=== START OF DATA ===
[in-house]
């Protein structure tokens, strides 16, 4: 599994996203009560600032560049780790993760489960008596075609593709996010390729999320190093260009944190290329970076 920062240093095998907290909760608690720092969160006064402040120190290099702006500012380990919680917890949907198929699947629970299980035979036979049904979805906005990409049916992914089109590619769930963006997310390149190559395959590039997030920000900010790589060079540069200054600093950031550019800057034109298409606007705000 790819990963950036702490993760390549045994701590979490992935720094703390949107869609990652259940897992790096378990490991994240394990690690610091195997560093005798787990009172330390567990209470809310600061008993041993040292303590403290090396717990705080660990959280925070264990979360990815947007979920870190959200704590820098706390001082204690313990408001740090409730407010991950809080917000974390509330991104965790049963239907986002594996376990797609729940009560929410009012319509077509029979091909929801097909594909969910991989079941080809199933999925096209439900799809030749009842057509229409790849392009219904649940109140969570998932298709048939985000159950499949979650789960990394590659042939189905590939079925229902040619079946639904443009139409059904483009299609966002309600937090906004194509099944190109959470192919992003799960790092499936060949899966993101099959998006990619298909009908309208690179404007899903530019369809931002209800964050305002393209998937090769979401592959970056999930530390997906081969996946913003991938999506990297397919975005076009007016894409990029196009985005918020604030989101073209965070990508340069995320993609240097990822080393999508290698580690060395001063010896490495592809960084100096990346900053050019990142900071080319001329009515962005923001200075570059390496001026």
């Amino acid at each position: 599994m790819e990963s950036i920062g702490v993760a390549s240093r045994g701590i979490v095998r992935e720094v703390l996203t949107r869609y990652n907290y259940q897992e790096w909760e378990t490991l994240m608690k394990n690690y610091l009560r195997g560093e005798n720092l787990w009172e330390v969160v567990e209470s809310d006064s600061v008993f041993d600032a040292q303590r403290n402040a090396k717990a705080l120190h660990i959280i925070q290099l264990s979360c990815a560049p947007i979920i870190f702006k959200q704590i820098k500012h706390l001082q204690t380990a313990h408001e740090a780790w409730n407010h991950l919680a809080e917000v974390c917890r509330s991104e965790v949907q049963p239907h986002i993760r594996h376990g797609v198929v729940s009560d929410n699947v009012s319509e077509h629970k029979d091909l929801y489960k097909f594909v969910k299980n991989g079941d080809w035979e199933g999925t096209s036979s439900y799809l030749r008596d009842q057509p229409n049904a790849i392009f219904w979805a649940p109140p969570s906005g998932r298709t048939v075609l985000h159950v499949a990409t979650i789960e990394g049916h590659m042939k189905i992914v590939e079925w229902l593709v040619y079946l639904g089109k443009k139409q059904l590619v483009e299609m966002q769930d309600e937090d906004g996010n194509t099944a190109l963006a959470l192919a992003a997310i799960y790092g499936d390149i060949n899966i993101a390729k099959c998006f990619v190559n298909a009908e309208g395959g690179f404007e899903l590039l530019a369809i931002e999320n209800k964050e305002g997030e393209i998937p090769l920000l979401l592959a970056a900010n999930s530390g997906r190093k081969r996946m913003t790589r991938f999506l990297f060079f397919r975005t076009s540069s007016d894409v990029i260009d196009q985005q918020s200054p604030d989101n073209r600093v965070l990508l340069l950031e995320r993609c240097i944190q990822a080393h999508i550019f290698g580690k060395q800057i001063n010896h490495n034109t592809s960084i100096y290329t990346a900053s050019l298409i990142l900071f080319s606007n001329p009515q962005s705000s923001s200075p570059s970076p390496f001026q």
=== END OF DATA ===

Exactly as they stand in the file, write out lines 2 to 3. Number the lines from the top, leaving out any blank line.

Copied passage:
């Protein structure tokens, strides 16, 4: 599994996203009560600032560049780790993760489960008596075609593709996010390729999320190093260009944190290329970076 920062240093095998907290909760608690720092969160006064402040120190290099702006500012380990919680917890949907198929699947629970299980035979036979049904979805906005990409049916992914089109590619769930963006997310390149190559395959590039997030920000900010790589060079540069200054600093950031550019800057034109298409606007705000 790819990963950036702490993760390549045994701590979490992935720094703390949107869609990652259940897992790096378990490991994240394990690690610091195997560093005798787990009172330390567990209470809310600061008993041993040292303590403290090396717990705080660990959280925070264990979360990815947007979920870190959200704590820098706390001082204690313990408001740090409730407010991950809080917000974390509330991104965790049963239907986002594996376990797609729940009560929410009012319509077509029979091909929801097909594909969910991989079941080809199933999925096209439900799809030749009842057509229409790849392009219904649940109140969570998932298709048939985000159950499949979650789960990394590659042939189905590939079925229902040619079946639904443009139409059904483009299609966002309600937090906004194509099944190109959470192919992003799960790092499936060949899966993101099959998006990619298909009908309208690179404007899903530019369809931002209800964050305002393209998937090769979401592959970056999930530390997906081969996946913003991938999506990297397919975005076009007016894409990029196009985005918020604030989101073209965070990508340069995320993609240097990822080393999508290698580690060395001063010896490495592809960084100096990346900053050019990142900071080319001329009515962005923001200075570059390496001026």
């Amino acid at each position: 599994m790819e990963s950036i920062g702490v993760a390549s240093r045994g701590i979490v095998r992935e720094v703390l996203t949107r869609y990652n907290y259940q897992e790096w909760e378990t490991l994240m608690k394990n690690y610091l009560r195997g560093e005798n720092l787990w009172e330390v969160v567990e209470s809310d006064s600061v008993f041993d600032a040292q303590r403290n402040a090396k717990a705080l120190h660990i959280i925070q290099l264990s979360c990815a560049p947007i979920i870190f702006k959200q704590i820098k500012h706390l001082q204690t380990a313990h408001e740090a780790w409730n407010h991950l919680a809080e917000v974390c917890r509330s991104e965790v949907q049963p239907h986002i993760r594996h376990g797609v198929v729940s009560d929410n699947v009012s319509e077509h629970k029979d091909l929801y489960k097909f594909v969910k299980n991989g079941d080809w035979e199933g999925t096209s036979s439900y799809l030749r008596d009842q057509p229409n049904a790849i392009f219904w979805a649940p109140p969570s906005g998932r298709t048939v075609l985000h159950v499949a990409t979650i789960e990394g049916h590659m042939k189905i992914v590939e079925w229902l593709v040619y079946l639904g089109k443009k139409q059904l590619v483009e299609m966002q769930d309600e937090d906004g996010n194509t099944a190109l963006a959470l192919a992003a997310i799960y790092g499936d390149i060949n899966i993101a390729k099959c998006f990619v190559n298909a009908e309208g395959g690179f404007e899903l590039l530019a369809i931002e999320n209800k964050e305002g997030e393209i998937p090769l920000l979401l592959a970056a900010n999930s530390g997906r190093k081969r996946m913003t790589r991938f999506l990297f060079f397919r975005t076009s540069s007016d894409v990029i260009d196009q985005q918020s200054p604030d989101n073209r600093v965070l990508l340069l950031e995320r993609c240097i944190q990822a080393h999508i550019f290698g580690k060395q800057i001063n010896h490495n034109t592809s960084i100096y290329t990346a900053s050019l298409i990142l900071f080319s606007n001329p009515q962005s705000s923001s200075p570059s970076p390496f001026q």